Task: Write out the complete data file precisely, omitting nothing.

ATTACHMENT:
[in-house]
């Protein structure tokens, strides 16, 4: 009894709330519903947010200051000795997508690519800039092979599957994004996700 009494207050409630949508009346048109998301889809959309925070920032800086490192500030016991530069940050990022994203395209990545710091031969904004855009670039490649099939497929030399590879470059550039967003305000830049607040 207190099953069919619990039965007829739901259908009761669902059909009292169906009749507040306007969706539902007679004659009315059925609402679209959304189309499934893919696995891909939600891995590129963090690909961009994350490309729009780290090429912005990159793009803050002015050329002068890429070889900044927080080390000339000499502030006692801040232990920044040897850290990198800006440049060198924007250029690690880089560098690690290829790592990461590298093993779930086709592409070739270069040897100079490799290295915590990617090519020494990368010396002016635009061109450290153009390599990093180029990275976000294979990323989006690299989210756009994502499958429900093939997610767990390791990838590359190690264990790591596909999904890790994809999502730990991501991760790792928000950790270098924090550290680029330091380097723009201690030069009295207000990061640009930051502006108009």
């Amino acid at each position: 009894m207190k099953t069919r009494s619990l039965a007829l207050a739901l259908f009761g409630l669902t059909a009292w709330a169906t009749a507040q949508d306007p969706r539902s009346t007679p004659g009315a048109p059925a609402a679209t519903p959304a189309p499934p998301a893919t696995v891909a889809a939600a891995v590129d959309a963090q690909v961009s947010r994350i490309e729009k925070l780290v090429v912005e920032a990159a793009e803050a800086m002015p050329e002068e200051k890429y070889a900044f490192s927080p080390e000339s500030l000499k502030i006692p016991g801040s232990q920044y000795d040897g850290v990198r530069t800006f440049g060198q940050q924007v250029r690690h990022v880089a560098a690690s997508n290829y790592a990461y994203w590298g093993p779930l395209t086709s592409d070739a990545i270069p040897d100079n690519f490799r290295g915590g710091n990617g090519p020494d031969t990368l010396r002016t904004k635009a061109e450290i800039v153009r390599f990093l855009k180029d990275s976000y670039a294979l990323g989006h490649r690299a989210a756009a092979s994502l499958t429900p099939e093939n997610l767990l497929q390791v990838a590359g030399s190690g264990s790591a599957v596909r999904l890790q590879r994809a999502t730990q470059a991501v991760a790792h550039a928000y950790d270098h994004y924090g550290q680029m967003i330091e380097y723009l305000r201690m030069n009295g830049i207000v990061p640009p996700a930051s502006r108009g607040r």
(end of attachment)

[in-house]
């Protein structure tokens, strides 16, 4: 009894709330519903947010200051000795997508690519800039092979599957994004996700 009494207050409630949508009346048109998301889809959309925070920032800086490192500030016991530069940050990022994203395209990545710091031969904004855009670039490649099939497929030399590879470059550039967003305000830049607040 207190099953069919619990039965007829739901259908009761669902059909009292169906009749507040306007969706539902007679004659009315059925609402679209959304189309499934893919696995891909939600891995590129963090690909961009994350490309729009780290090429912005990159793009803050002015050329002068890429070889900044927080080390000339000499502030006692801040232990920044040897850290990198800006440049060198924007250029690690880089560098690690290829790592990461590298093993779930086709592409070739270069040897100079490799290295915590990617090519020494990368010396002016635009061109450290153009390599990093180029990275976000294979990323989006690299989210756009994502499958429900093939997610767990390791990838590359190690264990790591596909999904890790994809999502730990991501991760790792928000950790270098924090550290680029330091380097723009201690030069009295207000990061640009930051502006108009």
């Amino acid at each position: 009894m207190k099953t069919r009494s619990l039965a007829l207050a739901l259908f009761g409630l669902t059909a009292w709330a169906t009749a507040q949508d306007p969706r539902s009346t007679p004659g009315a048109p059925a609402a679209t519903p959304a189309p499934p998301a893919t696995v891909a889809a939600a891995v590129d959309a963090q690909v961009s947010r994350i490309e729009k925070l780290v090429v912005e920032a990159a793009e803050a800086m002015p050329e002068e200051k890429y070889a900044f490192s927080p080390e000339s500030l000499k502030i006692p016991g801040s232990q920044y000795d040897g850290v990198r530069t800006f440049g060198q940050q924007v250029r690690h990022v880089a560098a690690s997508n290829y790592a990461y994203w590298g093993p779930l395209t086709s592409d070739a990545i270069p040897d100079n690519f490799r290295g915590g710091n990617g090519p020494d031969t990368l010396r002016t904004k635009a061109e450290i800039v153009r390599f990093l855009k180029d990275s976000y670039a294979l990323g989006h490649r690299a989210a756009a092979s994502l499958t429900p099939e093939n997610l767990l497929q390791v990838a590359g030399s190690g264990s790591a599957v596909r999904l890790q590879r994809a999502t730990q470059a991501v991760a790792h550039a928000y950790d270098h994004y924090g550290q680029m967003i330091e380097y723009l305000r201690m030069n009295g830049i207000v990061p640009p996700a930051s502006r108009g607040r």